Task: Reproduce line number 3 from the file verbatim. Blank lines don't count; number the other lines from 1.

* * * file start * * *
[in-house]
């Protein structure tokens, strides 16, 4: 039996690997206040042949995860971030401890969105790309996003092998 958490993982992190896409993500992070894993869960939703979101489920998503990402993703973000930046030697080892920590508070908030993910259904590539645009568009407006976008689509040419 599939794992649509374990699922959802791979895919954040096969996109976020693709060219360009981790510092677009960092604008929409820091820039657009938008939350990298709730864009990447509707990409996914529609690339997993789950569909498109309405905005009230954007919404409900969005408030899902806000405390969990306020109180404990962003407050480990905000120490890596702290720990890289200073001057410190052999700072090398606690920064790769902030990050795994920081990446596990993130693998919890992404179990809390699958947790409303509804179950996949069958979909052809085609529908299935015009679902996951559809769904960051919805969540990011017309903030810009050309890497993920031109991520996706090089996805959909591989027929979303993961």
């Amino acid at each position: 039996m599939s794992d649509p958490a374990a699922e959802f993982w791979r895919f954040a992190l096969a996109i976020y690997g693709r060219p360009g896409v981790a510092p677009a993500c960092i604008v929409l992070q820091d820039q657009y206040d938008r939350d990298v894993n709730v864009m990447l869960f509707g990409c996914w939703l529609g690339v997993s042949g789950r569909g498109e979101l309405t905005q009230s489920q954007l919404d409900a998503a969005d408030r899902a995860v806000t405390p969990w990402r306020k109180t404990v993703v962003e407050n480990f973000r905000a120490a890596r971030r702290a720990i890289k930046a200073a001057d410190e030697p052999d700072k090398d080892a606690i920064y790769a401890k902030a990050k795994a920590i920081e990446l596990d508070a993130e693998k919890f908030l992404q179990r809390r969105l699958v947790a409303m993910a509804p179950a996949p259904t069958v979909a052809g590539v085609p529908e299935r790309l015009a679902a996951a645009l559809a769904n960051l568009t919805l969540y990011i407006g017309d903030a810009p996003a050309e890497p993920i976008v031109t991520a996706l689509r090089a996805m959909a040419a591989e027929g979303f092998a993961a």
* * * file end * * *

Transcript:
């Amino acid at each position: 039996m599939s794992d649509p958490a374990a699922e959802f993982w791979r895919f954040a992190l096969a996109i976020y690997g693709r060219p360009g896409v981790a510092p677009a993500c960092i604008v929409l992070q820091d820039q657009y206040d938008r939350d990298v894993n709730v864009m990447l869960f509707g990409c996914w939703l529609g690339v997993s042949g789950r569909g498109e979101l309405t905005q009230s489920q954007l919404d409900a998503a969005d408030r899902a995860v806000t405390p969990w990402r306020k109180t404990v993703v962003e407050n480990f973000r905000a120490a890596r971030r702290a720990i890289k930046a200073a001057d410190e030697p052999d700072k090398d080892a606690i920064y790769a401890k902030a990050k795994a920590i920081e990446l596990d508070a993130e693998k919890f908030l992404q179990r809390r969105l699958v947790a409303m993910a509804p179950a996949p259904t069958v979909a052809g590539v085609p529908e299935r790309l015009a679902a996951a645009l559809a769904n960051l568009t919805l969540y990011i407006g017309d903030a810009p996003a050309e890497p993920i976008v031109t991520a996706l689509r090089a996805m959909a040419a591989e027929g979303f092998a993961a």